Uncovering the Hospitality Paradox

Have you ever heard someone say that when they retire, all they want is to open a B&B to enjoy the life?

Growing up in Brazil, this was pretty common - many people dreamed of opening a "pousada" on the beach, hoping to live the rest of their days peacefully, in a paradisiacal place, providing genuine hospitality to their friendly guests. I say was, as I haven't heard this in a while... Perhaps because nowadays it's much easier to go online and look up "is opening a small hotel a good idea?"...

Ok, but even if this ends up no longer being such a popular retirement plan, you might have read stories of executives who gave up their prestigious professional careers to invest in a hotel or a restaurant, to lead more enjoyable days, without the stress of their overly pressured corporate lives. The goal for them, as you read through their inspiring and adventurous stories, was to experience more genuine interactions with others, live a more authentic lifestyle and, often, be in closer contact with nature.

The hospitality industry has always occupied this special, almost romantic place in our imaginary.

Have you noticed how people who work in hospitality tend to be quite popular in family gatherings and parties? Talking about life in hotels and restaurants always seems exciting - friends want to learn about famous guests, the beautiful architecture, and listen to some funny anecdotes.

People look forward to their hotel and restaurant experiences with such enthusiasm, that one naturally ends up wondering how amazing it could be to actually be involved in such moments for longer. To be surrounded by great food, welcoming smiles and inspiring design... The life!

And perhaps you even had a bit of that expectation yourself, as you were drawn by the prospect of hospitality bliss, when applying for your first job in the industry. Call me naive, but I know I definitely had!

I wanted to work with something that allowed me to travel the world. I wanted to use the languages I learned, to connect with people from different backgrounds. But most importantly, I wanted to work in something that brought joy to others, and that would most likely bring joy to me too!

And I was incredibly fortunate to experience a lot of that!

But, then again, I also experienced a fair share of not that at all...

So as my career in this industry progressed, I noticed more and more people leaving it behind.

Most of my friends from university now work in completely different fields - many even went on to take a second degree and are now lawyers, engineers, journalists... We often joke that many only went to Tourism university to meet their second-halves - and my husband is one of them!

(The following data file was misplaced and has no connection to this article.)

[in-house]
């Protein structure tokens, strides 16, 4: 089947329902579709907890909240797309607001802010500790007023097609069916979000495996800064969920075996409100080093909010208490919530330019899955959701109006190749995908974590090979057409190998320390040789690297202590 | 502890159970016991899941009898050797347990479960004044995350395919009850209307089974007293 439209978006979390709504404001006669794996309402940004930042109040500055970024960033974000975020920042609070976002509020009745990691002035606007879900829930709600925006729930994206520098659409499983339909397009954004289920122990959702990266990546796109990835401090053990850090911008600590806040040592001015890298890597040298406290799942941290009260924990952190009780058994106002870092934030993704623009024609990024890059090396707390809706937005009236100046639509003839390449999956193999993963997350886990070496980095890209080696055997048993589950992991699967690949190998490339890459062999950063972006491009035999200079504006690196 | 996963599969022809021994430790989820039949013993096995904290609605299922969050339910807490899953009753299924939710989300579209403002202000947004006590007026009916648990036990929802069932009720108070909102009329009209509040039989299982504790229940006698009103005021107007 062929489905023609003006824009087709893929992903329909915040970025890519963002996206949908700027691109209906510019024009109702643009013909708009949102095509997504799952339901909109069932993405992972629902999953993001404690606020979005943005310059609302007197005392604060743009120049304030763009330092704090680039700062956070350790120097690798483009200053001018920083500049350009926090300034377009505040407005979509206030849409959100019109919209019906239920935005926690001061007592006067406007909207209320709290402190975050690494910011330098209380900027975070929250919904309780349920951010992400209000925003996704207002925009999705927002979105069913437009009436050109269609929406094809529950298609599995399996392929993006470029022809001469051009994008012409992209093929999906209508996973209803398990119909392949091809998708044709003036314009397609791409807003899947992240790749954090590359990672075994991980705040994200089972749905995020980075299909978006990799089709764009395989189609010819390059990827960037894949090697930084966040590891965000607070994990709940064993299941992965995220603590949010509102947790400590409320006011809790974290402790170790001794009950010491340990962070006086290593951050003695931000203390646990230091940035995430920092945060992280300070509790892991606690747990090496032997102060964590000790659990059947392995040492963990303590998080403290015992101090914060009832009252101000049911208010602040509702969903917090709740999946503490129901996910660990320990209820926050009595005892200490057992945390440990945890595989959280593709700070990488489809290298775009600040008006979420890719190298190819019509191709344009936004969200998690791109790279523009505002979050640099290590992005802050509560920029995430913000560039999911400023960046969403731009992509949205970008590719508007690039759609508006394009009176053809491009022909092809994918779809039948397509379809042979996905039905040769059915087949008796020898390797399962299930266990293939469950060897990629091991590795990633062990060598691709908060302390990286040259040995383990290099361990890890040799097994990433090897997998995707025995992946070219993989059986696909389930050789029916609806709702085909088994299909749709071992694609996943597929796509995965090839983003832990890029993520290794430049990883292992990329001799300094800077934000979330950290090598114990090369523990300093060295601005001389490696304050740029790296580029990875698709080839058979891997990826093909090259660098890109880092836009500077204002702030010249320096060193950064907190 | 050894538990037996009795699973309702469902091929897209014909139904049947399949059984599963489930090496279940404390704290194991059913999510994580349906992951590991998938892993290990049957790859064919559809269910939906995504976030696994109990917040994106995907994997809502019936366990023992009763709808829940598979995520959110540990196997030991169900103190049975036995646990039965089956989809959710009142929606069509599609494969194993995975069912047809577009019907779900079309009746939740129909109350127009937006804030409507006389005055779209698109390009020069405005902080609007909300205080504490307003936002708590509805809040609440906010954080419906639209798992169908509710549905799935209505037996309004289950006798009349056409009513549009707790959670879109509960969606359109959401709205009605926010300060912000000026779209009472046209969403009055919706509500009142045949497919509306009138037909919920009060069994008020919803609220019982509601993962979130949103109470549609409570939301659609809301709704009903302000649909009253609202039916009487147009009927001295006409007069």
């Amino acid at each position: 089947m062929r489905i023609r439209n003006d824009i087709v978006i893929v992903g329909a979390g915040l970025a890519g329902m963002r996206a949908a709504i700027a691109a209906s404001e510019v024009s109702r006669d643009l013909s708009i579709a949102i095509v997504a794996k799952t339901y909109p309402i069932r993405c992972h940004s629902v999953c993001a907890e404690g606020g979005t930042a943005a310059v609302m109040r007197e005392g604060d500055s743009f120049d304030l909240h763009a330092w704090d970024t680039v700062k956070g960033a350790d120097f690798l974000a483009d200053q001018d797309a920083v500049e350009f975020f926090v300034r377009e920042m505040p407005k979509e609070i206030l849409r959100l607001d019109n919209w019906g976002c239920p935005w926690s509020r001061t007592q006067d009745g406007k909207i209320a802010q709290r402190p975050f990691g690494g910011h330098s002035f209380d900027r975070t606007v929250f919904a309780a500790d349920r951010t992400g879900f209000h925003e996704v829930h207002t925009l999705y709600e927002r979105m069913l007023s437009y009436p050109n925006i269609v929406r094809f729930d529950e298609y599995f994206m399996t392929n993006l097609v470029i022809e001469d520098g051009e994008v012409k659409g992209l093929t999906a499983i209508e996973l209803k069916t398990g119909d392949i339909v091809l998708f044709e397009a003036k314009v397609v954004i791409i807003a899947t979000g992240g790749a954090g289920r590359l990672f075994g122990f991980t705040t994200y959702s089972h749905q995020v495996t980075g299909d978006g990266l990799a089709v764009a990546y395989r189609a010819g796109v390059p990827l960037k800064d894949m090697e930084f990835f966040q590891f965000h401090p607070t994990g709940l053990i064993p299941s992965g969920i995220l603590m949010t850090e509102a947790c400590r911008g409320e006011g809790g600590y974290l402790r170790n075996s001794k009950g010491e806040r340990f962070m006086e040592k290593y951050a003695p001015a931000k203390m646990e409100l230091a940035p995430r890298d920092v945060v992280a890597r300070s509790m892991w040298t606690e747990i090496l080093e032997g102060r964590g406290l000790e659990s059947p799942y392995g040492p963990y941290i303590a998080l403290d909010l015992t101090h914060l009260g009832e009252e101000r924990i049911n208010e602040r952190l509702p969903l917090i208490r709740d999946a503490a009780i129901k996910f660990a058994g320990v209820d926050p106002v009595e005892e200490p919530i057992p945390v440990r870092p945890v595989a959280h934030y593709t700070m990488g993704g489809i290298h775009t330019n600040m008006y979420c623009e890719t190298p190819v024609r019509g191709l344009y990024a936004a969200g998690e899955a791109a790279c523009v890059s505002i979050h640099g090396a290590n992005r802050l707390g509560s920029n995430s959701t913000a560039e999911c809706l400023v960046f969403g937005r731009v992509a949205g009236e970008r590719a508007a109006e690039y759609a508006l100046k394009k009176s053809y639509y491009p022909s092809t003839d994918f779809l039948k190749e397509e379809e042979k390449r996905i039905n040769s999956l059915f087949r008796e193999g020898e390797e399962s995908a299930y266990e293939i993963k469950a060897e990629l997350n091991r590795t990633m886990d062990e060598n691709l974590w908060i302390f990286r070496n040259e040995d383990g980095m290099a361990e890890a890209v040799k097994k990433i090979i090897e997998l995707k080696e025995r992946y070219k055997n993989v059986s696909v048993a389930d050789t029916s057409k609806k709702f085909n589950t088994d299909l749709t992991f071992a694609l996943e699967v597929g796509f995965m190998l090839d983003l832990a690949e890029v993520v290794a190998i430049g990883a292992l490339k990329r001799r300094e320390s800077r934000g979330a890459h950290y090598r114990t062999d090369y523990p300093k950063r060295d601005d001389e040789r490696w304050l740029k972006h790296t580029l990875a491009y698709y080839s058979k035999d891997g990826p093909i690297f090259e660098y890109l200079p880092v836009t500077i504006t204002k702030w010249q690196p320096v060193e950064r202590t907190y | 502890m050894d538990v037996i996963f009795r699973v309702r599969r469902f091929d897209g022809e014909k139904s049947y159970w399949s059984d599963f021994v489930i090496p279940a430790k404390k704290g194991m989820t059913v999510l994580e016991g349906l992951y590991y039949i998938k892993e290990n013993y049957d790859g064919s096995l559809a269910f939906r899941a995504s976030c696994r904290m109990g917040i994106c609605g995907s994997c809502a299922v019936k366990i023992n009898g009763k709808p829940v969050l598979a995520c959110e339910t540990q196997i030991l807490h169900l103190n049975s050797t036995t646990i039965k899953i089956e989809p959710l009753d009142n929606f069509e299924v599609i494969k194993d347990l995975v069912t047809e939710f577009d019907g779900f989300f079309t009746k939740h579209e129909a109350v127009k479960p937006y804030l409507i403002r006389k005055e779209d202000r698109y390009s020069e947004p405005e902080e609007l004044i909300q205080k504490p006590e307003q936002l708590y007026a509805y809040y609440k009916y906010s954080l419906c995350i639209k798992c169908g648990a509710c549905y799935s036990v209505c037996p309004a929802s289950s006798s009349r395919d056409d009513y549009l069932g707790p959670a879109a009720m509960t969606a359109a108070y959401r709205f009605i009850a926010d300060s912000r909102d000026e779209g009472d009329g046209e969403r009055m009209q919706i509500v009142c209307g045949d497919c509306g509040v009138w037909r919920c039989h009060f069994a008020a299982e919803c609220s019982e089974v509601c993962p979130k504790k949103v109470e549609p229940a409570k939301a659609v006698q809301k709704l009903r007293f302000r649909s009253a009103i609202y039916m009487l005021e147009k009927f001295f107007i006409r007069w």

I must admit that at times I have questioned my choices too, and briefly explored other professional paths. The fact is, reality for many working in the industry, is that smiles can become more rehearsed, less authentic, and might hide a person – or a business – that is struggling.

On the surface, this may seem a result of the most talked about assumptions on the sector - low pay and long hours. Aside from the fact that this is, most definitely, not always the case, an insightful study called "Service without a Smile" from the Royal Society for Public Health in the UK from 2019 tells us a more complex story. It found that:

  • The working culture of the hospitality sector is stressful and demanding;

  • Three quarters (74%) of respondents have been verbally abused by a customer;

  • Many employees reported poor mental health and wellbeing, with one in five (20%) reporting severe mental health problems they believe to be a direct result of their job;

  • Almost two thirds (62%) of workers do not think the sector looks after its employees;

  • The mental wellbeing support available for workers is inconsistent;

  • Less than 10% had training to support health and wellbeing, mentoring or mental health first aiders;

  • Just over half (52%) said they would continue to work in the sector, but almost as many (45%) would not recommend working in hospitality.

This is the hospitality paradox: people, who chose to work in this industry with passion and enthusiasm, and who are expected to bring smiles and wellbeing to others, are too often feeling resentful of their career choice, or looking for a way out, due to the work environments they find themselves in.

As one survey respondent noted, "most stressful situations [in hospitality] are driven by maintaining a smile against all the odds".

It's (high!) time for change.

As leaders, we all know that stress can be toxic, and have hugely damaging effects on morale, productivity and turnover – all of which contribute to a company’s overall success.

So taming stress must be of the highest priority for any organisation to thrive. Demands for a better life balance keeps pushing people who would otherwise have loved to work in the industry, away from it, which contributes to an increase in skills shortage and therefore – you guessed it! – increased pressure to those who remain.

So for a genuine hospitality experience, we must do more to ensure the “feeling goodness” brought to clients happens both ways in the relationship between guests and hosts.


Much like guests seeking our hospitality expect us to be hospitable, and care about their wellbeing, it's now high time we also start caring more about the hosts - the brilliantly talented people in this industry who likewise deserve to feel welcomed to warmer, kinder and more friendly work environments.


The main recommendation from the RSPH study is for employers to put in place systems and processes that protect mental health and wellbeing.

So I invite you to an important reflection: what is your business doing to help your people welcome guests with with a genuine smile and a serene mind?